Ridgefield budget will be ‘worse than 2008’ Marconi says

First Selectman Rudy Marconi in front of Ridgefield's Venus Municipal Building.

First Selectman Rudy Marconi in front of Ridgefield's Venus Municipal Building.

Macklin Reid

“We’re in for some tough sledding, here,” First Selectman Rudy Marconi told the Ridgefield Board of Education’s virtual meeting on Wednesday night, March 25.

“Budget, the governor’s executive order has allowed municipalities to recall budgets, which Ridgefield is doing. Votes we took are going to be rescinded.”

A virtual Board of Selectmen’s meeting is planned for Wednesday, April 1, to deal with budget issues.

“In accordance with the Governor’s Executive Order 7B, the in-person open meeting requirements for a public agency have been suspended,” Marconi’s office said in a release. “As a result, the Board of Selectmen will conduct a public meeting remotely using video/audio conference technology in real time.”

To join the Zoom meeting enter this link into your browser: www.zoom.us/join

Or call into the meeting by dialing: 929-205-6099

This Meeting ID will be needed: 296 298 776

Marconi told the school board he will ask the selectmen, under the authority granted by the governor’s executive order, to authorize the Board of Finance to pass a budget and set a tax rate for the coming 2020-21 fiscal year, which starts July 1.

The normal budget procedures — with their democratic principle of each registered voter in town getting to vote ‘yes’ or ‘no’ on a budget and capital budget, after debate — are called off.

“The public hearing, Annual Town Meeting and referendum are canceled. There will be none this year, as per the governor’s order,” Marconi said.

Marconi said the town boards making decisions will be available for voters to watch through a variety of mediums.

“We’ll be doing livestream, Comcast (cable TV), Zoom, call-in number — we want to make this as transparent as we possibly can.”

Live-streamed meetings are also archived, for later viewing by residents.

“I need to say very seriously: This is going to be an especially tough, tough budget cycle,” Marconi said. “We’re looking at a decline in revenue. There’s nothing but bad news. It’s going to be reflected in what the Board of Selectmen votes on and does recommend to the Board of Finance.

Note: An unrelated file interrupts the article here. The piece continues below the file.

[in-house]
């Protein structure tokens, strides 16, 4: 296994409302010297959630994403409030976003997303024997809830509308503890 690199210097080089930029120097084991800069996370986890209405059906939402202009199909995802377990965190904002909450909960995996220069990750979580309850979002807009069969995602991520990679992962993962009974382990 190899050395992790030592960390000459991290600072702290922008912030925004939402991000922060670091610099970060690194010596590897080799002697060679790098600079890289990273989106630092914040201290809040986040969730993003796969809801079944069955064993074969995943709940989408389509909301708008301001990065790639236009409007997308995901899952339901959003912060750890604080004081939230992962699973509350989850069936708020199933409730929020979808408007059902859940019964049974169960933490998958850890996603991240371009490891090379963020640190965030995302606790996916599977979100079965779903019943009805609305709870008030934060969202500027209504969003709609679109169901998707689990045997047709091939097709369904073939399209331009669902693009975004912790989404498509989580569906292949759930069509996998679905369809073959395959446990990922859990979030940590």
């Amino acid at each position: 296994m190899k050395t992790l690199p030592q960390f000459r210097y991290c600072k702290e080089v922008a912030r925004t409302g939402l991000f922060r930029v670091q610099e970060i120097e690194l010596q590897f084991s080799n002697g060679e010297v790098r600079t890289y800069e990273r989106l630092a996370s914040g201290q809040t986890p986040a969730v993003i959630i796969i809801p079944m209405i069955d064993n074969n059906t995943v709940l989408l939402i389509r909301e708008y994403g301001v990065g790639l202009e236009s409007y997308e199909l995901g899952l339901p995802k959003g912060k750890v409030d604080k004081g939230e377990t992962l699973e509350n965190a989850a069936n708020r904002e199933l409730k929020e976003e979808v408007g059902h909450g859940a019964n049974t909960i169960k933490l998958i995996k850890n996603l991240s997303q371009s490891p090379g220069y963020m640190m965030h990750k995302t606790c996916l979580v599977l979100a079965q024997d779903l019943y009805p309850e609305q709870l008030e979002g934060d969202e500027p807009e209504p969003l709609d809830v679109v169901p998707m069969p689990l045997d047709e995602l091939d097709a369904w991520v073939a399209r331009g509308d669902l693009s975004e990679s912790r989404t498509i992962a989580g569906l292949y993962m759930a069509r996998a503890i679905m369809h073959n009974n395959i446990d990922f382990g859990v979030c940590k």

“I know we're going to be looking at a zero increase to the taxpayer. How we get there is what we have to work on,” he said.

The selectmen had been working to get the combined town and school budget down into the area of 1.2 to 1.5 percent increase, Marconi said, but they may have to be rethought.

The extraordinary financial practices may extend to amending the current 2019-20 budget, as well. The town has a surplus fund balance in the vicinity of $14 million. But the annual town and school budget is in the vicinity of $140 million — ten times the surplus that’s saved up and functions as a kind of informal rainy day fund.

“There’s nothing to say you can’t ask the Board of Finance for reconsideration,” Marconi said.

He said he had gotten legal opinions concerning that possibility.

He recalled that in the wake of the 2008 market crash and accompanying recession, voters had rejected every item in the town budget except the question for money to repair roads — always the most popular question on the annual budget referendum.

“The feeling is this is much worse than 2008,” Marconi said.

The school board — which accounts for over $100 million of the annual $140 million budget — was understanding.

“Obviously, that’s not the news we were hoping to hear, but we understand,” said School Board chairwoman Margaret Stamatis. “Thank you so much for your leadership of the town the past couple of weeks.”